We next investigated the decay of SMN expression conferred by withholding doxycycline in induced mice. The decay of luciferase expression after removal of doxycycline was first examined in brain and spinal cord tissue. Figure 6A and B shows the decay of luciferase in mice that had doxycycline food removed and thus induction of expression of the transgene terminated. The decay of luciferase expression in brain (Fig. 6A) and spinal cord (Fig. 6B) occurs gradually with loss of luciferase expression observed 10 days after removal of the doxycycline food. We next followed SMN and luciferase decay of expression in brain (Fig. 6C) and spinal cord (Fig. 6D) tissue by western blot analysis. Induction with doxycycline food was performed starting at PND0 until PND28 and then doxycycline was removed. Tissue was collected 2, 3, 5 and 10 days after removal. SMN and luciferase expression returned to close to baseline levels 10 days after removal. Quantification of the luciferase to actin expression and SMN to actin expression from western blot analysis of the brain (Fig. 6E) and spinal cord (Fig. 6F) is shown. Thus 10 days after doxycycline removal, the SMN expression observed is only from the SMN2 transgene. The SMN mRNA levels were also assayed by real-time RT–PCR 15 days after removal of doxycycline and showed low SMN mRNA levels compared with the induced samples in both brain (Fig. 6G) and spinal cord (Fig. 6H).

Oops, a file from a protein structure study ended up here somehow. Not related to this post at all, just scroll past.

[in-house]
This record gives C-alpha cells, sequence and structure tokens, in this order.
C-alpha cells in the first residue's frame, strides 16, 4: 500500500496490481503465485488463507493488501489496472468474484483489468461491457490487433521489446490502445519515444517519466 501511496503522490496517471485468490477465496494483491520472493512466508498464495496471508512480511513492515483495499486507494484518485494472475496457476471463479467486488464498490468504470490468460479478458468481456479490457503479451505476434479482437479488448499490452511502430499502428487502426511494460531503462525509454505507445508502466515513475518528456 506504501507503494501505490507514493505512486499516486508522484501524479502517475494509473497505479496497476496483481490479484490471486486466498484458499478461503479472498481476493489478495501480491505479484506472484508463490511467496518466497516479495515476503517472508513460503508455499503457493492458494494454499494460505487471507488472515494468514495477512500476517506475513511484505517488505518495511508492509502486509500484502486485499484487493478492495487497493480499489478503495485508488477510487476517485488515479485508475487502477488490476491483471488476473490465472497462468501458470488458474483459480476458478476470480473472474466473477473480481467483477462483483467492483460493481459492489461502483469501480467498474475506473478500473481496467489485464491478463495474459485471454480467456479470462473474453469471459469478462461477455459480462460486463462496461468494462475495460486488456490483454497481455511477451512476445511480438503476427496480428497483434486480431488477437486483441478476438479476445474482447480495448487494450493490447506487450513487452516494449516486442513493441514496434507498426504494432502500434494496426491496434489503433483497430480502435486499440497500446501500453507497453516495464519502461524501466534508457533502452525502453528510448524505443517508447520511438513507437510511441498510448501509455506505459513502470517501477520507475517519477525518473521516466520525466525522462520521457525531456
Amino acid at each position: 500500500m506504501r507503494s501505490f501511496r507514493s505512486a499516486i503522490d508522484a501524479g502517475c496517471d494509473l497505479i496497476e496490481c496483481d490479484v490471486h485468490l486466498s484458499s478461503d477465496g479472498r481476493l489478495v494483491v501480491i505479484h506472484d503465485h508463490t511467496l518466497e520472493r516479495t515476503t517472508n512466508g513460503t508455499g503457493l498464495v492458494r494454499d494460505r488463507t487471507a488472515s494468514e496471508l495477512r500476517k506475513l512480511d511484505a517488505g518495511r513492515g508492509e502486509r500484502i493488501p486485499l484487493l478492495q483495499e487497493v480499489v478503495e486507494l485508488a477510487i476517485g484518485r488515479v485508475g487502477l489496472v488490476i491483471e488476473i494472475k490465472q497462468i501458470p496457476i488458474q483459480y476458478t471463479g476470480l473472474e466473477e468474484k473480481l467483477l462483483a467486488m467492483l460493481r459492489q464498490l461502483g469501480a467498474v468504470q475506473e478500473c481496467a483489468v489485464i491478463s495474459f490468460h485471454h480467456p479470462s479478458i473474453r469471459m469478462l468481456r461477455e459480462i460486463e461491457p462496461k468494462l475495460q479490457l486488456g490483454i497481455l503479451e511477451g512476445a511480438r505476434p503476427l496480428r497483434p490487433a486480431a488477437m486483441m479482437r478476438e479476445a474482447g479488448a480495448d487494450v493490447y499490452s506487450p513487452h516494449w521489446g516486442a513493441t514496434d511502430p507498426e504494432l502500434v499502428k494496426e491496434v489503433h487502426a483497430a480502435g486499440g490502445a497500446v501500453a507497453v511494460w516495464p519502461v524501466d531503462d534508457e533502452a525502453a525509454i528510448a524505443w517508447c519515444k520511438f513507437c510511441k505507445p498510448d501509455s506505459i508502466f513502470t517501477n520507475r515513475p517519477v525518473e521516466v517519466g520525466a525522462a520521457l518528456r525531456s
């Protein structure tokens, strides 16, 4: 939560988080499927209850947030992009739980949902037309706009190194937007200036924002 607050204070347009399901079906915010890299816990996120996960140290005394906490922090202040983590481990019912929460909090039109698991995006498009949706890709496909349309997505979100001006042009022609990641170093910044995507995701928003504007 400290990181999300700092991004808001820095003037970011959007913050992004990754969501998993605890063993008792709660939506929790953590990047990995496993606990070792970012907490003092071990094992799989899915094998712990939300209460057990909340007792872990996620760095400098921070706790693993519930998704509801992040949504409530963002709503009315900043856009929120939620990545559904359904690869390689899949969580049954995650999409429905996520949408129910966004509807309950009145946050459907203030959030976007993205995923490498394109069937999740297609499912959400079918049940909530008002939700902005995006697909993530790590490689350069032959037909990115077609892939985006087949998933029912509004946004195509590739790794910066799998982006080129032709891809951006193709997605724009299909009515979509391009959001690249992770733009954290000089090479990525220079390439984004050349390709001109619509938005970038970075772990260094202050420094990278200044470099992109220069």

We next examined the effect of removal of SMN induction on SMA mice. SMA mice containing the inducible transgene (SMN2+/+; SMN7+/+; Smn−/−; Luci-TRE-SMN) where induced at birth (thus induction of SMN at PND03) and kept on doxycycline food until PND28. At PND28, the doxycycline induction was removed and the mice observed. When SMN induction was removed from SMA mice they behaved normally and there was no overt phenotype. In most cases (n= 5), the SMA mice without induction lived for just over a month and then showed rapid decline and death. In the second group of mice (n= 2), where the animals were in general larger at birth, removal of SMN induction had no effect. The mice were phenotypically normal and have survived beyond 8 months of age. The mice were still alive at the time of the preparation of this manuscript. These long-surviving mice were female and gave birth to litters that contained the expected number of SMA animals. Thus, two copies of SMN2 likely express SMN just in the range required in these mice in adult life. Furthermore, two copies of SMN2 can produce sufficient SMN for all cells later in life but not during a critical post-natal period.